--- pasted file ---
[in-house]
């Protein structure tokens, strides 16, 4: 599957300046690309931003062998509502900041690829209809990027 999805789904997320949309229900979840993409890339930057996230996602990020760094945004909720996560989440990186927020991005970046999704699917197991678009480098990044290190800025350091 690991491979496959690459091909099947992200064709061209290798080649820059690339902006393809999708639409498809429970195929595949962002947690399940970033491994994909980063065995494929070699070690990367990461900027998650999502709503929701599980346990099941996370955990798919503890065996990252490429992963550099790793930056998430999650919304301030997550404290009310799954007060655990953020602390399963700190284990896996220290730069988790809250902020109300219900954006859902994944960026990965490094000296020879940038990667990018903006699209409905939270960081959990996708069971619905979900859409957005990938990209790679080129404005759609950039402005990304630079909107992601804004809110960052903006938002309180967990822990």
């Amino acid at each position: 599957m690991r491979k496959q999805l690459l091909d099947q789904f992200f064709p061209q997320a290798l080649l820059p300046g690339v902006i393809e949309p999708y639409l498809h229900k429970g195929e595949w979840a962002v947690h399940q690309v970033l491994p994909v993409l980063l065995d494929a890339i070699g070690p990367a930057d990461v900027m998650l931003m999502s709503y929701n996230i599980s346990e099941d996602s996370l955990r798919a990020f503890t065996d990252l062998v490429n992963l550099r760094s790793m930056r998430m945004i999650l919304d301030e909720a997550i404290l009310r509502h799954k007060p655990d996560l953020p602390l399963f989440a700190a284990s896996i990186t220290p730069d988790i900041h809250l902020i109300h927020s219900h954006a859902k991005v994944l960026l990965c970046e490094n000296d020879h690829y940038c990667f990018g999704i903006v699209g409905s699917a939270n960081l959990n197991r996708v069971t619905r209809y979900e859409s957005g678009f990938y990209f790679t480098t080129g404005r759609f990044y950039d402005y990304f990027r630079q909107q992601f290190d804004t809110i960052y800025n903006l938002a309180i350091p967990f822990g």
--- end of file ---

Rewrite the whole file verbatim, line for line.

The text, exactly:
[in-house]
């Protein structure tokens, strides 16, 4: 599957300046690309931003062998509502900041690829209809990027 999805789904997320949309229900979840993409890339930057996230996602990020760094945004909720996560989440990186927020991005970046999704699917197991678009480098990044290190800025350091 690991491979496959690459091909099947992200064709061209290798080649820059690339902006393809999708639409498809429970195929595949962002947690399940970033491994994909980063065995494929070699070690990367990461900027998650999502709503929701599980346990099941996370955990798919503890065996990252490429992963550099790793930056998430999650919304301030997550404290009310799954007060655990953020602390399963700190284990896996220290730069988790809250902020109300219900954006859902994944960026990965490094000296020879940038990667990018903006699209409905939270960081959990996708069971619905979900859409957005990938990209790679080129404005759609950039402005990304630079909107992601804004809110960052903006938002309180967990822990």
């Amino acid at each position: 599957m690991r491979k496959q999805l690459l091909d099947q789904f992200f064709p061209q997320a290798l080649l820059p300046g690339v902006i393809e949309p999708y639409l498809h229900k429970g195929e595949w979840a962002v947690h399940q690309v970033l491994p994909v993409l980063l065995d494929a890339i070699g070690p990367a930057d990461v900027m998650l931003m999502s709503y929701n996230i599980s346990e099941d996602s996370l955990r798919a990020f503890t065996d990252l062998v490429n992963l550099r760094s790793m930056r998430m945004i999650l919304d301030e909720a997550i404290l009310r509502h799954k007060p655990d996560l953020p602390l399963f989440a700190a284990s896996i990186t220290p730069d988790i900041h809250l902020i109300h927020s219900h954006a859902k991005v994944l960026l990965c970046e490094n000296d020879h690829y940038c990667f990018g999704i903006v699209g409905s699917a939270n960081l959990n197991r996708v069971t619905r209809y979900e859409s957005g678009f990938y990209f790679t480098t080129g404005r759609f990044y950039d402005y990304f990027r630079q909107q992601f290190d804004t809110i960052y800025n903006l938002a309180i350091p967990f822990g």